As dementia escalates, your loved one’s behavior may start to become more erratic - they may start to show signs of sleep deprivation, delusions, or hallucinations. As a caregiver, sometimes these behaviors can feel overwhelming, exhausting, or even embarrassing at times. While many of these behaviors can be handled or curbed at home, it is often better to start with help from a professional. In this article, we’ll go through how to reduce or manage unwanted behavior in a loved one with dementia.
Identify the Cause
Sudden changes in behavior may be due to a physical change or health problem - especially if they’re showing signs of distress or agitation. If there has been a sudden or rapid change of behavior in your loved one, it’s worth seeking a professional opinion (to rule out issues like constipation or infection). They can also review any prescriptions your loved one is currently taking and evaluate for possible side effects.
Other causes of unwanted behavior beyond distress might be things like an unstimulating environment (boredom), a reaction to the behavior of others, or an uncomfortable environment, to name a few. To identify the cause of the behavior, it’s worth reviewing where the behavior happens, when it happens, the emotions they exhibit, and with whom. This may help to identify patterns (such as a crowded room of people, noisy room, or unfamiliar visitor, for example).
The behavior might be something related to:
Something that causes them pain or fear.
Managing the Behavior
Here is a list of things you can do to help manage the unwanted behavior:
Talk to their primary care physician. Again, the first step to curbing unwanted behavior should be to get a professional opinion to rule out something serious that needs attending, or another issue (like worsening vision, hearing or toothache).
Don’t take it personally. Your loved one is reacting to something - they are not behaving this way on purpose (and may not even be aware of their behavior). They are responding to their reality, which may differ from your own and it isn’t personal. Try to instead understand on a deeper level what they’re trying to communicate to you.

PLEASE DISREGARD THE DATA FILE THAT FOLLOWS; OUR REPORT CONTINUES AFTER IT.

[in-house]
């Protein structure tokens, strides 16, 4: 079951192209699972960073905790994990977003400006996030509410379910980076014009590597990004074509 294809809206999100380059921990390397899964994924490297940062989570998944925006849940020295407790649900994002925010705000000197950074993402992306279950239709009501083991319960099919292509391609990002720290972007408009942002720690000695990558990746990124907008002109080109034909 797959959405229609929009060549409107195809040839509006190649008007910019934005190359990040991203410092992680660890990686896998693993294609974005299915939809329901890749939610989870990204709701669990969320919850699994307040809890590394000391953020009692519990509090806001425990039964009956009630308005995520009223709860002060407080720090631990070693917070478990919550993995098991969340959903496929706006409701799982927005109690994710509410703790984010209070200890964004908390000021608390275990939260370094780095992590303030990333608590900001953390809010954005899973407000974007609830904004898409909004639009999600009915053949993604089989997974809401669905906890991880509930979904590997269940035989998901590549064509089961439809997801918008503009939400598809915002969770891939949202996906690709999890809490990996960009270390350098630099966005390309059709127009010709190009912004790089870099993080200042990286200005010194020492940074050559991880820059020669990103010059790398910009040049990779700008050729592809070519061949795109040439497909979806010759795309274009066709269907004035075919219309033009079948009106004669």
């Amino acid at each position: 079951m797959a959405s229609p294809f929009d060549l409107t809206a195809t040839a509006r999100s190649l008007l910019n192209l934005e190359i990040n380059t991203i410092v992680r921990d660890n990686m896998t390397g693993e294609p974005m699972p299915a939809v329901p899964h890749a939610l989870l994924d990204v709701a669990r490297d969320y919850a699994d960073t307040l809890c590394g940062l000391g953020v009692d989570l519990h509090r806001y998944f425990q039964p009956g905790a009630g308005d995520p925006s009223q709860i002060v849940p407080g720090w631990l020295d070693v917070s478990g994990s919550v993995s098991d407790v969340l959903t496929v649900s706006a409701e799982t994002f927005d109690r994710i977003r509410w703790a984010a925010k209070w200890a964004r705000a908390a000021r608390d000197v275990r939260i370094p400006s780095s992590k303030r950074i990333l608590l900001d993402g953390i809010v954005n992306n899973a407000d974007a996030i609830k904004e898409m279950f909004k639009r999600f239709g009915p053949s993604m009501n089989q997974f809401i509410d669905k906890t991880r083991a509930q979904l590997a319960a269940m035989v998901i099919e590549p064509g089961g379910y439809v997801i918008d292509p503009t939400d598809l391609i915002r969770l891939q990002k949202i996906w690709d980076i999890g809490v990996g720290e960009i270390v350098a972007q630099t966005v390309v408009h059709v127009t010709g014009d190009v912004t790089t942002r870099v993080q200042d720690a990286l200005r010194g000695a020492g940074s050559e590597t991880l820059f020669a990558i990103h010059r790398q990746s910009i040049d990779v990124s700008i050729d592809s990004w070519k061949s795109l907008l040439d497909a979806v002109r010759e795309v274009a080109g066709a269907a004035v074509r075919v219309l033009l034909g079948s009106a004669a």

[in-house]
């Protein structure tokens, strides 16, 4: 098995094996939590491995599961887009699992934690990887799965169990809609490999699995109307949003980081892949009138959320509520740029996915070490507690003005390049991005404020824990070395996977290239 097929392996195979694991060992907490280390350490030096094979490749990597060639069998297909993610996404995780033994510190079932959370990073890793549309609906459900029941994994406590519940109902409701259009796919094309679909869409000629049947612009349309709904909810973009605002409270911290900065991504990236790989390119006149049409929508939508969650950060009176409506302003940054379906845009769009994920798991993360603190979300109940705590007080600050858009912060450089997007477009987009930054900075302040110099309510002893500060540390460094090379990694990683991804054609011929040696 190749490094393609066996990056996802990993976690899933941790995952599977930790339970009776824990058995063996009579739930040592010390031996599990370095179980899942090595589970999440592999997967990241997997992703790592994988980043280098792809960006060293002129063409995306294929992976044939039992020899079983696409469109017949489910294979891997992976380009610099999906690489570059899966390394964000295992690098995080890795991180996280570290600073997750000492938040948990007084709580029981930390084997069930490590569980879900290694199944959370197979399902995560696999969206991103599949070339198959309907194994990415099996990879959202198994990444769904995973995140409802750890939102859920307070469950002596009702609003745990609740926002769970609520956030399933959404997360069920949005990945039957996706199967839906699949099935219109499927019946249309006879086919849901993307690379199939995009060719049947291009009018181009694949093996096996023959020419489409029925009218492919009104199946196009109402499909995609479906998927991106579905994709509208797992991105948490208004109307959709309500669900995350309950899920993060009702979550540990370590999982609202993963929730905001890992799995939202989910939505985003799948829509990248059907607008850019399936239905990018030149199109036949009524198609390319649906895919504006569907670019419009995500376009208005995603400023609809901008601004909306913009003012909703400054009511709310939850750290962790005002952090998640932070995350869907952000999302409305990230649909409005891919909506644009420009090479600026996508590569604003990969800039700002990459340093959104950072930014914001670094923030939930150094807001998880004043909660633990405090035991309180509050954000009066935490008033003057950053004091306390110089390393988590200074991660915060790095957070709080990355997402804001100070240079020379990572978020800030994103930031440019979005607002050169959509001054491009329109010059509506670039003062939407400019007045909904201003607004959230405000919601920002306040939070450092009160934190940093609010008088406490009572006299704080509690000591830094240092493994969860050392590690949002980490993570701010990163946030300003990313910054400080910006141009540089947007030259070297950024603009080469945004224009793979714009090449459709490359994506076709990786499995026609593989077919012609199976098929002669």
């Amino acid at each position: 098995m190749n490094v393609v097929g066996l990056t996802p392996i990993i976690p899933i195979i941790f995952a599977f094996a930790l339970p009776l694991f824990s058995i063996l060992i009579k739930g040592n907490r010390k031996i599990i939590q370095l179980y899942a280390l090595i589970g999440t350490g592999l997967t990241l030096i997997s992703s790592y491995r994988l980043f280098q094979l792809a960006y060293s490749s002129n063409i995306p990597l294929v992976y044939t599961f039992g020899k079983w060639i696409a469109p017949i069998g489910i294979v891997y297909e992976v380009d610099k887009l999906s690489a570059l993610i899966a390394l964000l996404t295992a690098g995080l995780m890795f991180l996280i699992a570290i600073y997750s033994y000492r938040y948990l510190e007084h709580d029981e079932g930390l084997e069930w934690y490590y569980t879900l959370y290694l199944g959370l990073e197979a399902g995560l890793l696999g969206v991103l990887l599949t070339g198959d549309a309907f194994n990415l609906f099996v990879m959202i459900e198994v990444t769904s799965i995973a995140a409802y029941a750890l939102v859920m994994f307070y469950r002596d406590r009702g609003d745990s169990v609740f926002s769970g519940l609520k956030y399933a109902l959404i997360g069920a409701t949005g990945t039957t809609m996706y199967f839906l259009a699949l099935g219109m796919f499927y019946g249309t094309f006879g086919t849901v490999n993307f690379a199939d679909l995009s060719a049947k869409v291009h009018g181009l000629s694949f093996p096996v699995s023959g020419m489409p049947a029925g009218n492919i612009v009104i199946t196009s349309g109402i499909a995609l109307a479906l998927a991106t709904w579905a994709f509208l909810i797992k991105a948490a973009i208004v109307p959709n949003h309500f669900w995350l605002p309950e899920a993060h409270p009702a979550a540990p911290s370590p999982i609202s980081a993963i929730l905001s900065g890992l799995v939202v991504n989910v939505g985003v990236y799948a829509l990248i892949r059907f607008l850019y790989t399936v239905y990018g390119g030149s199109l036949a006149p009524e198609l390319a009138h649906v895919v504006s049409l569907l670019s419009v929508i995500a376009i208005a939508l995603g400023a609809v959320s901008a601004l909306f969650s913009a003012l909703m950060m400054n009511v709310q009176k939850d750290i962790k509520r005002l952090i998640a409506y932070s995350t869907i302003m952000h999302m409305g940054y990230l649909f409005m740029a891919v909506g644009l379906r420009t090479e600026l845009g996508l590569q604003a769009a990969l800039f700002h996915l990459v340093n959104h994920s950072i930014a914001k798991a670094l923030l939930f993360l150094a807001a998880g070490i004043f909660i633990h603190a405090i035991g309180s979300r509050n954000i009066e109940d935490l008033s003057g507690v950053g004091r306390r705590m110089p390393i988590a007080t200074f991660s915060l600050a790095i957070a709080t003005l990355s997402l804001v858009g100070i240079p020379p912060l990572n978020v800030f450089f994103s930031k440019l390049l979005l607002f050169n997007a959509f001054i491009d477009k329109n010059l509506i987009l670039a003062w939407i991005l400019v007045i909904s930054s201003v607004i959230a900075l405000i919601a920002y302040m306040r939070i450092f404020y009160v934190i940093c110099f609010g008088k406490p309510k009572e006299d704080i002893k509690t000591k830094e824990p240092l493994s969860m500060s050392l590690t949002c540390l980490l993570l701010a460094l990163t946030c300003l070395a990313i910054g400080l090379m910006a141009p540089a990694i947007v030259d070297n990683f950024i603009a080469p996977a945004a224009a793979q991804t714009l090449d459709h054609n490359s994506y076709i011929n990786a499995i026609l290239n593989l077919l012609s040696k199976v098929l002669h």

Maintain calm. The loved one in your care will often react to your emotions and actions, so it’s important to remain calm or step away to gather your thoughts and emotions in private where possible. Acting aggressively, suddenly, or emotionally may escalate the situation.
Support their independence. Sometimes challenging behavior is caused by feeling unwanted or unneeded. It’s important to support your loved one’s independence with activities as long as it is safe to do so.
Move on. In some situations, the unwanted behavior is related to completing a task (like a meal or chore). At certain times, it may be worth considering whether that task can safely be completed at another, calmer, time. If so, consider moving on and coming back to it at a later time.
Find engaging activities. If you suspect boredom, find some new activities (or activities they used to enjoy) to engage your loved one and keep them mentally stimulated a bit more.
Take a break. As dementia escalates, you may find yourself more easily stressed or exhausted by unwanted behavior. It’s important to maintain your self-care and mental health as a caregiver, and ask for help when you need it. Talk to other family members or friends to see if they can help you for a few hours, take a day off, or hire respite caregivers to create breaks for yourself.
Behavior changes are a hallmark symptom of dementia, and as a caregiver, they can make us feel lost, stressed, or overwhelmed. We hope you found this article helpful in providing a starting point - ways to identify and curb unwanted behavior.
No matter how difficult the caregiving journey may get, you’re never alone in it. For further reading and resources, we invite you to check out our library of information for family caregivers by clicking here. You are also welcome to give us a call at 800-543-8312 to find out more about how we can support you in your caregiving journey.